Dear Anna,What I have to tell you is difficult to write, but I know it will be far more difficult for you to hear, and I'm so sorry...The unfinished letter is the only clue Tara and Emerson have to the reason behind their close friend Noelle's suicide. Everything they knew about Noelle-her calling as a midwife, her passion for causes, her love for her friends and family-described a woman who embraced life.Yet there was so much they didn't know.With the discovery of the letter and its heartbreaking secret, Noelle's friends begin to uncover the truth about this complex woman who touched each of their lives-and the life of a desperate stranger-with love and betrayal, compassion and deceit.

Night

by Elie Wiesel Stella Rodway

When Elie Wiesel was liberated from Buchenwald in 1945, having also been in Birkenau, Auschwitz, and Buna, he imposed a ten-year vow of silence upon himself before trying to describe what had happened to him and over six million other Jews. When he finally broke that silence, he had trouble finding a publisher. Such depressing subject matter. When Night was finally published, over twenty-five years ago, few people wanted to read about the Holocaust. Such depressing subject matter. But we cannot indefinitely avoid depressing subject matter, particularly if it is true, and in the subsequent quarter century the world has had to hear a story it would have preferred not to hear-the story of how a cultured people turned to genocide, and how the rest of the world, also composed of cultured people, remained silent in the face of genocide.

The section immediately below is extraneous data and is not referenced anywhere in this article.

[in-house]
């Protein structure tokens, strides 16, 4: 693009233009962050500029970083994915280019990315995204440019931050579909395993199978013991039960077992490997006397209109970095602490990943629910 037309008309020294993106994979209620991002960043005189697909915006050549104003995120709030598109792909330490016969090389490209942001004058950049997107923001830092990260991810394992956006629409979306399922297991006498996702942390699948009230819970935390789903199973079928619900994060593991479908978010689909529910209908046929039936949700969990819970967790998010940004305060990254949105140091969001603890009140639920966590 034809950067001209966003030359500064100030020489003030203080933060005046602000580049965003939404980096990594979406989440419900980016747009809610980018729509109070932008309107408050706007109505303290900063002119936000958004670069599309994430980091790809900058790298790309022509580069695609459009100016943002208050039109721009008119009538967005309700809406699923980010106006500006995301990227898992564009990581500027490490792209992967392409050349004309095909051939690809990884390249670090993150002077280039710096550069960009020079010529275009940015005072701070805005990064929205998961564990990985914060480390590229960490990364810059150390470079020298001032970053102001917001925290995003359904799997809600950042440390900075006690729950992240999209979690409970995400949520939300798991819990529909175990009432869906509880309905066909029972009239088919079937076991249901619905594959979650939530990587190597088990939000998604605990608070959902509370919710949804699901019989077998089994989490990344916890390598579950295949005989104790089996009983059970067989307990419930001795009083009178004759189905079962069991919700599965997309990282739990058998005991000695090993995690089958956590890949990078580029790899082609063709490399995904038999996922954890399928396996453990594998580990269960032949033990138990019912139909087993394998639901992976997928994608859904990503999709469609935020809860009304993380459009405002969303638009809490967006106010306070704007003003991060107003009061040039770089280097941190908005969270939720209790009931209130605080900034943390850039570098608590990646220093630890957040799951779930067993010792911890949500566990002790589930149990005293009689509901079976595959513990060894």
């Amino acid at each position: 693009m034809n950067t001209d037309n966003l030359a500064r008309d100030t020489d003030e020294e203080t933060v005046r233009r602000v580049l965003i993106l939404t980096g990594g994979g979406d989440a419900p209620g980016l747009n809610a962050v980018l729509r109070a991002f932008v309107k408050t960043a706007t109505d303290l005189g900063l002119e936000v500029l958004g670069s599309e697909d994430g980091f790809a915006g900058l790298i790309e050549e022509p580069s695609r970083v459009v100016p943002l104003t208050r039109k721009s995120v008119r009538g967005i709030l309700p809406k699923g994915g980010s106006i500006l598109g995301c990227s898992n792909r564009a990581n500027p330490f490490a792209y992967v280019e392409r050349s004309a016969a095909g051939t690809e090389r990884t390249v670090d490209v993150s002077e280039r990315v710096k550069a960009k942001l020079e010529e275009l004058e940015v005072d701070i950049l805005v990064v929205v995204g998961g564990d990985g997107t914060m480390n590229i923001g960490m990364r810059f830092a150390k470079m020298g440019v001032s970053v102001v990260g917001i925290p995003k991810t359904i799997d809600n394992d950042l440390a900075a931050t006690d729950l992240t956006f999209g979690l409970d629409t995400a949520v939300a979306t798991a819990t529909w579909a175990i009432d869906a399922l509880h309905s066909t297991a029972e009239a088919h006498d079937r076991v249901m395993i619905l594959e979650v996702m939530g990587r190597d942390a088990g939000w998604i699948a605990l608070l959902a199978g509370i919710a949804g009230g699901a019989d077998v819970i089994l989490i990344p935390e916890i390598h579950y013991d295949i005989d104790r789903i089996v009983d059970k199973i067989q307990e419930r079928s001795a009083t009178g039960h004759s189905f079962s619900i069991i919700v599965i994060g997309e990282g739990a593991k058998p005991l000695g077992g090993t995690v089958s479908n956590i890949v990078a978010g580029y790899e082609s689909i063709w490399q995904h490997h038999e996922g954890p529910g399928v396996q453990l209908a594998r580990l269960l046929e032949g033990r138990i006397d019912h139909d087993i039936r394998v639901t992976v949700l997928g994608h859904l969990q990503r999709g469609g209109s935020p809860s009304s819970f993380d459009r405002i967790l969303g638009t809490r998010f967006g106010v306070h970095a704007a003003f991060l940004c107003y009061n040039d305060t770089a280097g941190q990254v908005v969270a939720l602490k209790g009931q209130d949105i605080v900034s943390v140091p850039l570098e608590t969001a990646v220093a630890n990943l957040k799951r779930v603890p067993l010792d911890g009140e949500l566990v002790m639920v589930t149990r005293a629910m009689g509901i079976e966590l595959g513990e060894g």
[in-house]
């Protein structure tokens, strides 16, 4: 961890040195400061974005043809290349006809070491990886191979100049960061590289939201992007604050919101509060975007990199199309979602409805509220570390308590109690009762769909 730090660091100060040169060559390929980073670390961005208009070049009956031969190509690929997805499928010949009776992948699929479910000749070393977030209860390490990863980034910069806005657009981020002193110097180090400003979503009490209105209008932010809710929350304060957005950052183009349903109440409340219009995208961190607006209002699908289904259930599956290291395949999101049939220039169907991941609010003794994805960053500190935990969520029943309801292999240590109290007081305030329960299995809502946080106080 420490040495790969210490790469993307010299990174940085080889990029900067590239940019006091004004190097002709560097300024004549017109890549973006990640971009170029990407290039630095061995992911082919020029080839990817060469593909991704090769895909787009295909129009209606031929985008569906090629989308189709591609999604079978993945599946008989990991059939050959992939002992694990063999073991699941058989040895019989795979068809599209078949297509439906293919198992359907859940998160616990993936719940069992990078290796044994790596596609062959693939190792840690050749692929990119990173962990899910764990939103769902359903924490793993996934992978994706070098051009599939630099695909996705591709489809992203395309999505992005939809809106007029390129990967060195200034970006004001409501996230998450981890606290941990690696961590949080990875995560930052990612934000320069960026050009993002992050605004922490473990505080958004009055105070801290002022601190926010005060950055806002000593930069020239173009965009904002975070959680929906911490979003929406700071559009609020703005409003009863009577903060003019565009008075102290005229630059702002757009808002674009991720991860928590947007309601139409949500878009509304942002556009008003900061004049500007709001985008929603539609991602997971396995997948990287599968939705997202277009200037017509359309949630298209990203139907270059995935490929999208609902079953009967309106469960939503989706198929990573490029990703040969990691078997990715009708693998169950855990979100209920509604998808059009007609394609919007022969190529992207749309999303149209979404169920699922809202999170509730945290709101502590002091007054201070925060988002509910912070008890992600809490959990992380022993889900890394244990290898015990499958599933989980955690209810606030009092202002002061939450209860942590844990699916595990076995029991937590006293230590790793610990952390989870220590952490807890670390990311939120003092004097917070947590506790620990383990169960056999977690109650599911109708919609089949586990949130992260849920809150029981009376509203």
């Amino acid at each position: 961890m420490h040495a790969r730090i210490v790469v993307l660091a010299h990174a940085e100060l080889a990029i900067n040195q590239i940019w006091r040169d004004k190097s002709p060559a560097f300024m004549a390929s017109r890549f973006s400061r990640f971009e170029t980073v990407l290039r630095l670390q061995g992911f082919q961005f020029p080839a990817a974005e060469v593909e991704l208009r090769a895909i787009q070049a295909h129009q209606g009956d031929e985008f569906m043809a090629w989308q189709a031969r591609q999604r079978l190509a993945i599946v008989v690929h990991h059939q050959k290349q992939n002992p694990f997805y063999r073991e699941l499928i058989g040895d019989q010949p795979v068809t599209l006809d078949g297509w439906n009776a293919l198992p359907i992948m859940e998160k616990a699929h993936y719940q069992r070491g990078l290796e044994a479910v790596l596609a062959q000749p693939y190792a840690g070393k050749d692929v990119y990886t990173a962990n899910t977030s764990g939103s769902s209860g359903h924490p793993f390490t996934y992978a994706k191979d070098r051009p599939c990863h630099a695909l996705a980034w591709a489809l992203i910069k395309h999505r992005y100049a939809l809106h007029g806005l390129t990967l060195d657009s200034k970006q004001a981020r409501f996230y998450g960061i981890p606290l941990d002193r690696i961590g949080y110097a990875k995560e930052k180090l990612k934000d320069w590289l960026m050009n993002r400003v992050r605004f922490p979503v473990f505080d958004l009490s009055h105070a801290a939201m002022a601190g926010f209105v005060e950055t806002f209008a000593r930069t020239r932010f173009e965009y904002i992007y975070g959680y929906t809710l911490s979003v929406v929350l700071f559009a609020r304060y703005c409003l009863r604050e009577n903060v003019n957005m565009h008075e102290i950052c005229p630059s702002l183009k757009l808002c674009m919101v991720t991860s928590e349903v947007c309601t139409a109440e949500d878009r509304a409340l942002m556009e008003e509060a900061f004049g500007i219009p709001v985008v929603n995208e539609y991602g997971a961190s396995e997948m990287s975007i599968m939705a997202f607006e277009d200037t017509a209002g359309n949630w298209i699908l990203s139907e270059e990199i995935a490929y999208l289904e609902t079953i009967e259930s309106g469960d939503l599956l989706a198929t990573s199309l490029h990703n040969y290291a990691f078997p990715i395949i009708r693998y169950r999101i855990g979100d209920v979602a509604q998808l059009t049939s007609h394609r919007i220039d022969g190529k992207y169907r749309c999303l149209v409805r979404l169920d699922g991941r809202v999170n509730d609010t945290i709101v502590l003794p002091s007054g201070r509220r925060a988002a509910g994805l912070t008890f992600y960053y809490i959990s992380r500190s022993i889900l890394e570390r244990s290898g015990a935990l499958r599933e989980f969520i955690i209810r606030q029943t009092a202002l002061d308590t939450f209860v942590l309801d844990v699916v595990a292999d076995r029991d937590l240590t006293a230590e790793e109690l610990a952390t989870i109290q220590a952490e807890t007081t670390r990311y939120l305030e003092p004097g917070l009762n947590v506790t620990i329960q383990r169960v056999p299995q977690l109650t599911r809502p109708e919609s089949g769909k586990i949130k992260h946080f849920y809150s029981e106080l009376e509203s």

Mockingjay (Hunger Games #3)

by Suzanne Collins

The greatly anticipated final book in the New York Times bestselling Hunger Games trilogy by Suzanne Collins. The Capitol is angry. The Capitol wants revenge. Who do they think should pay for the unrest? Katniss Everdeen. The final book in The Hunger Games trilogy by Suzanne Collins will have hearts racing, pages turning, and everyone talking about one of the biggest and most talked-about books and authors in recent publishing history!!!!

My Brother Sam Is Dead

by James Lincoln Collier Christopher Collier

The classic story of one family torn apart by the Revolutionary War <P><P> All his life, Tim Meeker has looked up to his brother Sam. Sam's smart and brave -- and is now a part of the American Revolution. Not everyone in town wants to be a part of the rebellion. Most are supporters of the British -- including Tim and Sam's father.<P> With the war soon raging, Tim know he'll have to make a choice -- between the Revolutionaries and the Redcoats... and between his brother and his father.<P> Newbery Medal Honor book

Speak

by Laurie Halse Anderson

I am clanless. I wasted the last weeks of August watching bad cartoons. I didn't go to the mall, the lake, or the pool, or answer the phone. I have entered high school with the wrong hair, the wrong clothes, the wrong attitude. And I don't have anyone to sit with. From her first moment at Merryweather High, Melinda Sordino knows she's an outcast. She busted an end-of-summer party by calling the cops-a major infraction in high-school society-so her old friends won't talk to her, and people she doesn't know glare at her. She retreats into her head, where the lies and hypocrisies of high school stand in stark relief to her own silence, making her all the more mute. But it's not so comfortable in her head, either-there's something banging around in there that she doesn't want to think about. Try as she might to it won't go away, until there is a particular confrontation. Once that happens, she can't be silent-she must speak the truth. In this powerful novel, an utterly believable, bitterly ironic heroine speaks for many a disenfranchised teenager while learning that, although it's hard to speak up for yourself, keeping your mouth shut is worse.